Illinois plant shooter told coworkers he would 'kill everyone if he got fired' moments before rampage
Gary Martin, 45, opened fire at his co-workers inside the Henry Pratt Company in Aurora, Illinois on February 15, killing five people and injuring six others
A gunman opened fire inside the Henry Pratt Company in Aurora, Illinois on February 15, killing five people and injuring six others.
He was later identified as, Gary Martin, an employee of the firm, who had earlier threatened to kill everyone in the plant if he got fired. However, no one paid attention to his threats.
According to authorities, when 45-year-old Martin showed up for work on February 15, he told one employee: "If I get fired, I'm going to kill every mother*****r in here, and I am going to blow police up."
That employee, however, did not report the comments because he believed that Martin "was always making 'off the wall' statements," an official review of the shooting dated April 26 has revealed. The worker has not been named in the review, according to CNN.
Martin carried through with his threat that same day as he opened fire on the workers. He was among the five people who were killed in the incident as he was shot in a shootout. Five of the six injured were police officers.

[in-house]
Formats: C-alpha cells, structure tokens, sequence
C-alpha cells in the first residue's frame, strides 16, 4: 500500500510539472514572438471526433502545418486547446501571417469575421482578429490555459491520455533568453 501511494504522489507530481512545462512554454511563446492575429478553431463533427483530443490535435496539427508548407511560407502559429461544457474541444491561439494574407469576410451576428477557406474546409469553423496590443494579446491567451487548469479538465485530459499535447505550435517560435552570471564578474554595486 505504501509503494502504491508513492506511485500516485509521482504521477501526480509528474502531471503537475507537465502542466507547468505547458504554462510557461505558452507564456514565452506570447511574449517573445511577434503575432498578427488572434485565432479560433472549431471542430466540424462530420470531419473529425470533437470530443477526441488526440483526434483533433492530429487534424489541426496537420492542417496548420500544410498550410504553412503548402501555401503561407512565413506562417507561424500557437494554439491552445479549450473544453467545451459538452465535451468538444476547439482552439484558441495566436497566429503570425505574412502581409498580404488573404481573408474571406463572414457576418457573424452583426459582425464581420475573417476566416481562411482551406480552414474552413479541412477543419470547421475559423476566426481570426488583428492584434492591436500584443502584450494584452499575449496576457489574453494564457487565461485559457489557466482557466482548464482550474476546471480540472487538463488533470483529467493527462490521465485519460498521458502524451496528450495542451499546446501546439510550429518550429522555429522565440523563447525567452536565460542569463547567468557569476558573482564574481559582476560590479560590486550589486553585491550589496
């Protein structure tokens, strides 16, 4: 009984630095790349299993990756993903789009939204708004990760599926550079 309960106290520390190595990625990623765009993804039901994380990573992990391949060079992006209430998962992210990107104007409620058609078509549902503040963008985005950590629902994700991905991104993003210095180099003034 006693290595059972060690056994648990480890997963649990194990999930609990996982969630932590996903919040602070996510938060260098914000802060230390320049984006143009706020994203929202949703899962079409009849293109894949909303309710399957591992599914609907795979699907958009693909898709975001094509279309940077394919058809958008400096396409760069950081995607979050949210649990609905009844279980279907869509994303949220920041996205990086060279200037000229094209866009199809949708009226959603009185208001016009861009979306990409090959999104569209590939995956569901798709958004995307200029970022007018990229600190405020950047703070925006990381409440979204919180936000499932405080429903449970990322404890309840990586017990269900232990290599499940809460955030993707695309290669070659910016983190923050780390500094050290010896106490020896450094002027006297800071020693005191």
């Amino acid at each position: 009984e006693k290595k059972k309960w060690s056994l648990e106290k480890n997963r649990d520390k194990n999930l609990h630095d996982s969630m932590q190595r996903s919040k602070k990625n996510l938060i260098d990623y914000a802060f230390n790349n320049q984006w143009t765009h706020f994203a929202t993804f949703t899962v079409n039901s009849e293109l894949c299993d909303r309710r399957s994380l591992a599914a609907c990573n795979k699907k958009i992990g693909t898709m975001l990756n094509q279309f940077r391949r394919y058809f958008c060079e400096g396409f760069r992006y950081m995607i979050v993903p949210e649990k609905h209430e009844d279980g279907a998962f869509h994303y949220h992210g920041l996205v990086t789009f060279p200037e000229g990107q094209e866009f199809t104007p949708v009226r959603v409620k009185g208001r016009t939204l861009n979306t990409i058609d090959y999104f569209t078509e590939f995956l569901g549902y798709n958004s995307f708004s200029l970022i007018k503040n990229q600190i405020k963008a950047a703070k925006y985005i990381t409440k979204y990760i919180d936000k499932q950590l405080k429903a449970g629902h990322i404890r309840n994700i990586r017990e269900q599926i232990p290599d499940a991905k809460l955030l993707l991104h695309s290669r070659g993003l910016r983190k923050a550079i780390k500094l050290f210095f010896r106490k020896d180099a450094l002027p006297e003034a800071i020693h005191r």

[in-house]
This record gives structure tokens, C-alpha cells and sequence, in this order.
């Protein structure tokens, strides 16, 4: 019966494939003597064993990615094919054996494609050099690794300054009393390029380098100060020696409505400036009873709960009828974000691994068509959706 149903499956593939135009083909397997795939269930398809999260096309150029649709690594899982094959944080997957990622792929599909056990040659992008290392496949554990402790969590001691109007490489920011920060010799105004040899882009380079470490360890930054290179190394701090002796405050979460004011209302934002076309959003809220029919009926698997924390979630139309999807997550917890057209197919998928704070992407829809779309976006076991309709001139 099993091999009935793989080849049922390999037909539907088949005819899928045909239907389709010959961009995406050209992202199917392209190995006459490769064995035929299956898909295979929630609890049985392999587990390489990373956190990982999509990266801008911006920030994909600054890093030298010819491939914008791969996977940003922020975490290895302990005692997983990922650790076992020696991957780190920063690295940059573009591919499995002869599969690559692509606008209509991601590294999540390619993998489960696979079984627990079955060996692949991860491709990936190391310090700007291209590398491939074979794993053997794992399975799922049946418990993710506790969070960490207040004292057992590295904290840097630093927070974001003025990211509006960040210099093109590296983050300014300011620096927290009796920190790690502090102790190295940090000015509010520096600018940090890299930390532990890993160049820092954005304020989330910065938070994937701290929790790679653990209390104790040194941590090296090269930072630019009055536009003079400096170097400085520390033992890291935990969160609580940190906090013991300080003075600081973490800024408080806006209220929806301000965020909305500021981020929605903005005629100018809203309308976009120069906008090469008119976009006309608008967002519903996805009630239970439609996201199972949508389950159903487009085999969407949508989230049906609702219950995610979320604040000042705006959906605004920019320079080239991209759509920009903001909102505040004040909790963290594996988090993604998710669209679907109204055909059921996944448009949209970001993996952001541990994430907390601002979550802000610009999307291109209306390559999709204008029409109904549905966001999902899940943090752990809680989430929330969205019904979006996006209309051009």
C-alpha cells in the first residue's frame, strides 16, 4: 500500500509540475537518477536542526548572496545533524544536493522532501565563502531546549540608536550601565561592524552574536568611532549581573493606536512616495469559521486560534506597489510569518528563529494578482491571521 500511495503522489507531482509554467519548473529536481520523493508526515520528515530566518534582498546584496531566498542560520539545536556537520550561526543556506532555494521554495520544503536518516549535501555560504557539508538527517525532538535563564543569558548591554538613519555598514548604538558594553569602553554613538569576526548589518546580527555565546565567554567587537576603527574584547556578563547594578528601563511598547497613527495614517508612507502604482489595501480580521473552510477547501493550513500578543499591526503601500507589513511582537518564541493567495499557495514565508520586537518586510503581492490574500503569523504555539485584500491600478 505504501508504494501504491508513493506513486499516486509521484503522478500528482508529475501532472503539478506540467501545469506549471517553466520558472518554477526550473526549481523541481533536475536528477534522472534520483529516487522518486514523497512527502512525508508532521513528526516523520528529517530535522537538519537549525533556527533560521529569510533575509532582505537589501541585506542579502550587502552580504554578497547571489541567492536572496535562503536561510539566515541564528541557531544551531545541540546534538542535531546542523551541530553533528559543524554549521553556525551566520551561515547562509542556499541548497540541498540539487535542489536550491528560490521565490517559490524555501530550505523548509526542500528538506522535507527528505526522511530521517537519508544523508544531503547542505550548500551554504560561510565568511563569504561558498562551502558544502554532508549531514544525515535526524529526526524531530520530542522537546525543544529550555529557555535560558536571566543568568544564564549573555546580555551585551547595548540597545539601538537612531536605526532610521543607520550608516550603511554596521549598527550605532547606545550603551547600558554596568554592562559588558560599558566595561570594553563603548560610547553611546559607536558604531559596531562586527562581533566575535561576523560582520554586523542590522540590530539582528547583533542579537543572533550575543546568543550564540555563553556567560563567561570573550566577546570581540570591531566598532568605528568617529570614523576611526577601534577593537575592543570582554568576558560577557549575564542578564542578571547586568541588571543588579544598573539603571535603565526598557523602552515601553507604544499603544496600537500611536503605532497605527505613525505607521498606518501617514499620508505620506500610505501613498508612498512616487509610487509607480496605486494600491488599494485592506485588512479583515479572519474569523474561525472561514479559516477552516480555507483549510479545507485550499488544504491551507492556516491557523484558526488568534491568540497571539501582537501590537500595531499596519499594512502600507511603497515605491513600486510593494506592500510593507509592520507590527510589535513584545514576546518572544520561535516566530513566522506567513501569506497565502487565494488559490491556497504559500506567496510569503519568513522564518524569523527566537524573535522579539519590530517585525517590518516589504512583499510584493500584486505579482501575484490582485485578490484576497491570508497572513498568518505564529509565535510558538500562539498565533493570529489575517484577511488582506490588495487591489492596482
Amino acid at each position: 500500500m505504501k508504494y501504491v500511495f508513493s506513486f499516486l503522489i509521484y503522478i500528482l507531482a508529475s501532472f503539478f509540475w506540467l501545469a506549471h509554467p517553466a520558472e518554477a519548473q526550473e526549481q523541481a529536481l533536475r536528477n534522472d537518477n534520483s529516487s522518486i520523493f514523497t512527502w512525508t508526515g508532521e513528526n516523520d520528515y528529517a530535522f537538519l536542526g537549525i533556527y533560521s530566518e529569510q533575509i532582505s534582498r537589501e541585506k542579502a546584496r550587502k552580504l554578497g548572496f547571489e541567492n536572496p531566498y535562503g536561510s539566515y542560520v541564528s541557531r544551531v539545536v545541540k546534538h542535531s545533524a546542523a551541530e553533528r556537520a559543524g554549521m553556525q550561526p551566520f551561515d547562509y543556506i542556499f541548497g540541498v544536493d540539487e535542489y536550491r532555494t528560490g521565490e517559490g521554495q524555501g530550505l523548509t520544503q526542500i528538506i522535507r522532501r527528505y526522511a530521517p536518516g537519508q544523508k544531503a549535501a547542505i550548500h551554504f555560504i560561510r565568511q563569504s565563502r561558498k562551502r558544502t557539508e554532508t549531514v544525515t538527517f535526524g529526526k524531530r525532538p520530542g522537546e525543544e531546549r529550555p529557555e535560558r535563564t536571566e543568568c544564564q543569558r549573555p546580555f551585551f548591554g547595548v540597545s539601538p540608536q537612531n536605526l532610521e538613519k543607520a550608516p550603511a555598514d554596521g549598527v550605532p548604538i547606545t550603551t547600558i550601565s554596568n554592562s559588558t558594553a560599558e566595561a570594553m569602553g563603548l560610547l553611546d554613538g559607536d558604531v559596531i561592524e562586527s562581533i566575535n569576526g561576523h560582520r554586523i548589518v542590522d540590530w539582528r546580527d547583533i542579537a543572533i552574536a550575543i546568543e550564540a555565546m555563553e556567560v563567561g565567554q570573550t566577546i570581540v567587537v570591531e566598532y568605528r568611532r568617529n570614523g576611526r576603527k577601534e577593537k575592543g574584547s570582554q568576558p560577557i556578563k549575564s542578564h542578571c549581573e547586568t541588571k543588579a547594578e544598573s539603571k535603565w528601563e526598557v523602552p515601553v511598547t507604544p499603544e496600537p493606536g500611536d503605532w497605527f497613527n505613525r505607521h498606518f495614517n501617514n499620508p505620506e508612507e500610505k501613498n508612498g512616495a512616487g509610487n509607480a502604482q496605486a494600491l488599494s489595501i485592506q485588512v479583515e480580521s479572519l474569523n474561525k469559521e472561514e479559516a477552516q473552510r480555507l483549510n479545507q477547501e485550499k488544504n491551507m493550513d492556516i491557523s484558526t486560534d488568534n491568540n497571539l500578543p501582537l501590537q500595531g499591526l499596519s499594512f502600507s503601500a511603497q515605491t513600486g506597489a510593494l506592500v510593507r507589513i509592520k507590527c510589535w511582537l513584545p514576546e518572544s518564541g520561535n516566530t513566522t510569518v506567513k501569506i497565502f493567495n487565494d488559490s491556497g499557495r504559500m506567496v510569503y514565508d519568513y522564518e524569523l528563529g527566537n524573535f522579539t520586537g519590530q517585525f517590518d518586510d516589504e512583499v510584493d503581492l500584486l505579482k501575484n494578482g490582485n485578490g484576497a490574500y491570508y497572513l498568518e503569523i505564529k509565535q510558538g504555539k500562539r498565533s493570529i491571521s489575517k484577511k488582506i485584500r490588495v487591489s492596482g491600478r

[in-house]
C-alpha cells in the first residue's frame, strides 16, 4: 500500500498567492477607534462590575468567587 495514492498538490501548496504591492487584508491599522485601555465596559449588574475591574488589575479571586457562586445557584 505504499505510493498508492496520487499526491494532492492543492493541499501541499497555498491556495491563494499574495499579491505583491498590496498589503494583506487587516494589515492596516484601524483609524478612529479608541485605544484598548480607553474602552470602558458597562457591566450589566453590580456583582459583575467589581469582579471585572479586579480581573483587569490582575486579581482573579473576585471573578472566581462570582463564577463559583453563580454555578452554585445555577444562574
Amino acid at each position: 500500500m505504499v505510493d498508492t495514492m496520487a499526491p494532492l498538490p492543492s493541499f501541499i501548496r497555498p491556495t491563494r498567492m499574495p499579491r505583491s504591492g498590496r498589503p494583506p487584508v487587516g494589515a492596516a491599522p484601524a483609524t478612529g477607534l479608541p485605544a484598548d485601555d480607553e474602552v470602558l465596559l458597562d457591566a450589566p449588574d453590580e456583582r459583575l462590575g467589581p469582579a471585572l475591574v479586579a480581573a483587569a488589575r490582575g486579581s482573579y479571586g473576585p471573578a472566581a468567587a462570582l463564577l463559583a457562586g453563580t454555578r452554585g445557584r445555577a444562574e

It was later revealed that Martin should not have owned a gun because of a felony conviction in Mississippi, revealing gaps in federal background checks.
A review of the incident was conducted by the Kane County State's Attorney office, which found that police officers were "wholly justified" in using deadly force during the mass shooting. The report was submitted to law enforcement on Friday and was publicly released on Monday.
State attorney Joseph McMahon, in the review, said that in addition to shooting at officers and SWAT team members, Martin did not respond to multiple verbal commands to surrender.
"Based upon a review of the investigations, all officers at the scene of this incident had the reasonable belief that the deadly force they employed was necessary to prevent death of great bodily harm to themselves and other individuals as they attempted to locate and arrest the offender," McMahon said in his conclusion.
The state attorney added that Martin had reportedly brought the gun and ammunition into the plant when he arrived for work on February 15, as there was no video evidence of him returning to his vehicle prior to the shooting.
The review stated that the same employee who had heard Martin make shooting threats also knew that the 45-year-old carried a gun in his car. However, the employee had never seen Martin with a gun inside the building and was not aware if he had brought in a gun on the day of the incident.
Martin had reportedly told multiple employees that he was concerned he might be fired because of an incident a day before concerning safety glasses. Martin, later that day at 1:00 pm, was called into a meeting in an upstairs office and he was spotted walking to his workstation, retrieving something and put on a hooded sweatshirt. He reportedly stopped in the restroom before entering the office.
According to the review, the human resources manager Clayton Parks told Martin that they would start his termination process, it was then when he began cursing. The plant manager Josh Pinkard present in the room told Martin that "it's over." He responded with saying "Yeah, it's over" and opened fire, killing Parks and Pinkard and two other employees in the office, Russell Beyer and Trevor Wehner.